By: Dennis Cook
It's a bit ballsy to call an album visionary in this age of hyper-recycling but San Francisco's Broun Fellinis are just that on their new seasonal offering, December (Stylus Quo). This is like the John Coltrane Quartet's softly brilliant Ballads shot with a PixelVision camera. Traditional holiday music gets a skewed, smart workout by Kevin Carnes (aka Professor Borris Carnes) (drums, sampler), David Boyce (aka Black Edgar Kenyatta) (tenor/soprano saxophone, efx, synth) and Kirk Peterson (aka Angel of Redemption or The Redeemer) (electric bass). Around since 1991, the Broun Fellinis excel at what the Art Ensemble of Chicago calls "Great Black Music" – a massive spectrum that incorporates hardnosed jazz, silken soul and all the other nourishing threads black musicians have contributed to the sonic spectrum. And all that richness comes to bear on December.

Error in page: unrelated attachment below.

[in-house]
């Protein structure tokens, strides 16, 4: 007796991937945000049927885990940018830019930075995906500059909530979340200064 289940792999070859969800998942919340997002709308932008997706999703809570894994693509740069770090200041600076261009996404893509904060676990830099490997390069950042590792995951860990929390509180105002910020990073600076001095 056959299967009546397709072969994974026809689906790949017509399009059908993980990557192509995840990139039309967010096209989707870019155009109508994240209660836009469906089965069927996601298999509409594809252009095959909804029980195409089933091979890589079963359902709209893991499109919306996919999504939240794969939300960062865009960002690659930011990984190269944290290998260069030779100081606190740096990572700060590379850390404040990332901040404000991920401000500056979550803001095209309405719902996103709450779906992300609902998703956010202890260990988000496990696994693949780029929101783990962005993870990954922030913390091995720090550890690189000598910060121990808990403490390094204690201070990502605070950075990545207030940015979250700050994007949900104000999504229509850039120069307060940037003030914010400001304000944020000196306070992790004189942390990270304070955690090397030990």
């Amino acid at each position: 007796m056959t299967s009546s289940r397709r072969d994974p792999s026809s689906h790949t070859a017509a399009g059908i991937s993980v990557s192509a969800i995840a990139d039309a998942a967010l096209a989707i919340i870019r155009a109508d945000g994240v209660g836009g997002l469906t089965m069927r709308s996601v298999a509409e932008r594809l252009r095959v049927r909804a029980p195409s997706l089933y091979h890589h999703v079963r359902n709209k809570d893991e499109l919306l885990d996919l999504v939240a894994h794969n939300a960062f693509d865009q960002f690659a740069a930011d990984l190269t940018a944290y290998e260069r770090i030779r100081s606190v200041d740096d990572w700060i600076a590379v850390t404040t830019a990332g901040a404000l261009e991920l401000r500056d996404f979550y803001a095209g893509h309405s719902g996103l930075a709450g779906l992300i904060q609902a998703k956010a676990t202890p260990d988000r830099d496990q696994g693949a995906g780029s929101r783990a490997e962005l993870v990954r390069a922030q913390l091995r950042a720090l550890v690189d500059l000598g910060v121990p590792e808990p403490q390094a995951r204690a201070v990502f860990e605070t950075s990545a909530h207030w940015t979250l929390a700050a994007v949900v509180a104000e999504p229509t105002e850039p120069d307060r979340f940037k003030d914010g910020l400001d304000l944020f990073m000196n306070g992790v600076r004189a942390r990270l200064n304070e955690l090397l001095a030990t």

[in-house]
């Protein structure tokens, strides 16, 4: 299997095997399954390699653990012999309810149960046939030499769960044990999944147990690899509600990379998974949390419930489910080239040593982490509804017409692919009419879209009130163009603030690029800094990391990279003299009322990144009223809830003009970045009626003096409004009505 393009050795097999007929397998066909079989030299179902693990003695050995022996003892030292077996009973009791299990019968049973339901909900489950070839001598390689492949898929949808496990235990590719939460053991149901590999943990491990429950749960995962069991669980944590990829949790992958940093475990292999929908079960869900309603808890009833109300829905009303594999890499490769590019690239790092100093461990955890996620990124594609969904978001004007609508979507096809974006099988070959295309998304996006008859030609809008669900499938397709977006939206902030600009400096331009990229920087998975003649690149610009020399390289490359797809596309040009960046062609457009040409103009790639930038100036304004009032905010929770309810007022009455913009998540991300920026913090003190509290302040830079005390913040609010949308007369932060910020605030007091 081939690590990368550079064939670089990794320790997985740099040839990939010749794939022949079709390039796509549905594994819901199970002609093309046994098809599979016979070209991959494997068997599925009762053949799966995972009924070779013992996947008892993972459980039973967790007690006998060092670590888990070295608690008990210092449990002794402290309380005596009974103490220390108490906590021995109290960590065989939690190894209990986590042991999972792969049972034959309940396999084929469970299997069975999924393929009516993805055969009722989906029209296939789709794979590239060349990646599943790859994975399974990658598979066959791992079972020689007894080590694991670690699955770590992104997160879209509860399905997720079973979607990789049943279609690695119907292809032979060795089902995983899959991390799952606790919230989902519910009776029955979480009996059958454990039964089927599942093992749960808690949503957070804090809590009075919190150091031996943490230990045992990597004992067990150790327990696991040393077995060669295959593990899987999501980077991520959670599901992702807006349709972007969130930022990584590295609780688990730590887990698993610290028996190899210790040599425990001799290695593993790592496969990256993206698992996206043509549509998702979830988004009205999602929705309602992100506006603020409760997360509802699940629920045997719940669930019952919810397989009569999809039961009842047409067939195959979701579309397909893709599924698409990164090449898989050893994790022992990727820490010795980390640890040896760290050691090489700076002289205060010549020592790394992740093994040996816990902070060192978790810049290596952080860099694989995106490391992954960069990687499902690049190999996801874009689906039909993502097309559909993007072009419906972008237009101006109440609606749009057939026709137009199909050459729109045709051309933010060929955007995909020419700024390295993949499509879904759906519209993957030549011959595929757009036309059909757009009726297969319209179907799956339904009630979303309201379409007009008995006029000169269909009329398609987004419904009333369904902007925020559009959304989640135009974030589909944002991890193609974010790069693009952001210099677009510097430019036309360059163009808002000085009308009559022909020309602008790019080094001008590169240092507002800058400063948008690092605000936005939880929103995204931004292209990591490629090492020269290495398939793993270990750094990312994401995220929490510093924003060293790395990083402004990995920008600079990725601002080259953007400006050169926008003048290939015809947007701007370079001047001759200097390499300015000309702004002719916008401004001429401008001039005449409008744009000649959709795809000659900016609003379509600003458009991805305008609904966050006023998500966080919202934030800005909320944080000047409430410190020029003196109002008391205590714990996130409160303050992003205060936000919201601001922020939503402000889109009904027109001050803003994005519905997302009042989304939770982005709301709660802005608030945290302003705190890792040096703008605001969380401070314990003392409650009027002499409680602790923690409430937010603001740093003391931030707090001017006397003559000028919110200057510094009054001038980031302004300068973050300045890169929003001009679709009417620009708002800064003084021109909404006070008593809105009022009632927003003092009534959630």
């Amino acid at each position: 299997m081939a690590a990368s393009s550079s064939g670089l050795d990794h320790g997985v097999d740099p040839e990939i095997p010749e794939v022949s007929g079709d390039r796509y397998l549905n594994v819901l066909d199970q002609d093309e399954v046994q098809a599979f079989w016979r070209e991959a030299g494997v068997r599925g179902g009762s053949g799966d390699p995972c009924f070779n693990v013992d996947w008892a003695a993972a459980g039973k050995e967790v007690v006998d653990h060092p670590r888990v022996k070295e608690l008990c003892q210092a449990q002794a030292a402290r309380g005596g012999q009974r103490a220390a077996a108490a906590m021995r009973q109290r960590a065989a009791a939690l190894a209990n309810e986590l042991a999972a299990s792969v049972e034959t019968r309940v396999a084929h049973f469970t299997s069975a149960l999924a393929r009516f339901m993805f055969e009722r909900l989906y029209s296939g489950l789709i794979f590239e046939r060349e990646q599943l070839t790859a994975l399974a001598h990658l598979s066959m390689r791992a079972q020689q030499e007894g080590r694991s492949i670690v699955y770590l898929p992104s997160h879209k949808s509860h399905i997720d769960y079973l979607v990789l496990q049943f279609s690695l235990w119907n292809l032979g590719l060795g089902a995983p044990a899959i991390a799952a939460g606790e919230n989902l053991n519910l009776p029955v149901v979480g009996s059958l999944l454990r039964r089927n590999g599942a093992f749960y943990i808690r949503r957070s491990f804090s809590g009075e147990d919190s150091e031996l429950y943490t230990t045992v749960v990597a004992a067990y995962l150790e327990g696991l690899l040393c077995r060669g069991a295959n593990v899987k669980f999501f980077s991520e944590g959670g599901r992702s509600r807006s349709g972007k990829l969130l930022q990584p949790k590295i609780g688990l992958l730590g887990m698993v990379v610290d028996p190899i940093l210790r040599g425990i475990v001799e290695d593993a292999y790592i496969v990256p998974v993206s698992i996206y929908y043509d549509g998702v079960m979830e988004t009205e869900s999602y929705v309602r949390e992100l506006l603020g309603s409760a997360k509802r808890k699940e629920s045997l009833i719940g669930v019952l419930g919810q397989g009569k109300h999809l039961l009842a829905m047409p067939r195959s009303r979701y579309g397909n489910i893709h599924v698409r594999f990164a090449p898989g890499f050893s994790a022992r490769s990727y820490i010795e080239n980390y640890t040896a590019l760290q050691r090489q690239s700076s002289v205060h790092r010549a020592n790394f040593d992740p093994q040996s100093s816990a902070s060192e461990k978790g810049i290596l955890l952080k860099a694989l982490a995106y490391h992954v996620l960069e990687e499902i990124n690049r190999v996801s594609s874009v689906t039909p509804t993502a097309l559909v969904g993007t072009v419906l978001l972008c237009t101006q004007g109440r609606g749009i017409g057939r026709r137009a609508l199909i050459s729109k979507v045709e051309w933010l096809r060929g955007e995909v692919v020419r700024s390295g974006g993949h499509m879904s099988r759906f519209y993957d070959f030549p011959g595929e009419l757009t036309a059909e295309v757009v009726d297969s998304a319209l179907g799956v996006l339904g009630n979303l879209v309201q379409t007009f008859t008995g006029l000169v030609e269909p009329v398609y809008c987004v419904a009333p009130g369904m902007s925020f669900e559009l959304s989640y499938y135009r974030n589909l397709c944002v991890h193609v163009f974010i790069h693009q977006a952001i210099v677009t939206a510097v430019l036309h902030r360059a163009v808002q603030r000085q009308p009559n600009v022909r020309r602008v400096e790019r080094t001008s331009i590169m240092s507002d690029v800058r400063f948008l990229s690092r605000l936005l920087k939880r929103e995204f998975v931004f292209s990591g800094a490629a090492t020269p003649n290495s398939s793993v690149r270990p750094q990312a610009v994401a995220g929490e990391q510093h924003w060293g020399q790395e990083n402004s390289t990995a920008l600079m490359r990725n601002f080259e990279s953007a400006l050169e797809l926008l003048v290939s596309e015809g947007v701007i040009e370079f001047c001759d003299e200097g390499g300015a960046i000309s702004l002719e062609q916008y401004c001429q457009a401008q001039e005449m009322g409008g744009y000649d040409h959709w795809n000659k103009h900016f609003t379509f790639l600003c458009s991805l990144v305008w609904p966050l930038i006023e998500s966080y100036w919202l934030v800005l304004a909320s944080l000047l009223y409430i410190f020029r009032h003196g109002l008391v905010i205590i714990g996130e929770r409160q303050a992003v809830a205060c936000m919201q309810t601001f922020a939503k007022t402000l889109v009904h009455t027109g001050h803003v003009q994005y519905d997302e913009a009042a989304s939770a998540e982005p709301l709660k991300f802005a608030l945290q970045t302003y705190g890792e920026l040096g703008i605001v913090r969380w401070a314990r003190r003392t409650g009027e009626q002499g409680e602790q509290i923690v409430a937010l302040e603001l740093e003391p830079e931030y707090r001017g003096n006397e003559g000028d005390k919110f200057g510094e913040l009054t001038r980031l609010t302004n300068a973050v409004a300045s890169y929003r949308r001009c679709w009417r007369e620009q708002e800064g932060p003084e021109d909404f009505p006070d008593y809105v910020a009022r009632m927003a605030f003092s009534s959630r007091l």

Their arrangements of overly familiar fare like "Jingle Bells" and "Little Drummer Boy" injects luscious vitality. Like Coltrane's similar strategy on Ballads, this trio both embraces the recognizable melodies while tugging them in all sorts of directions. We are reminded of the endurance of traditional music because of their tenacity in unearthing new side roads and hidden passages in places we thought we knew well. "Carol Of The Bells" has the stratospheric onrush of the best Jacob Fred Jazz Odyssey, tumbling headlong into a jittery, glitch beat-driven "Dance of the Sugar Plum Fairy" that suggests Boards of Canada after a bowl of meth sprinkled Wheaties. And it's not all Santa and Jesus. Traditional Jewish ditties "Channukah" and "Dreidel" get reworked in a way not seen outside of John Zorn's Masada. "Dreidel," in particular, spins on a wholly new axis, with Carnes' wide-angle drumming and a skittering Augustus Pablo-esque reggae shuffle that transforms into a pile-driving skip that dances with Peterson's patient, cavernous bass and Boyce's winged soprano sax. If it all halts a little abruptly with "God Rest Ye Merry Gentlemen," that's just fine. The end is often sudden and always definitive, a dark punctuation mark on every life, every season, every year.
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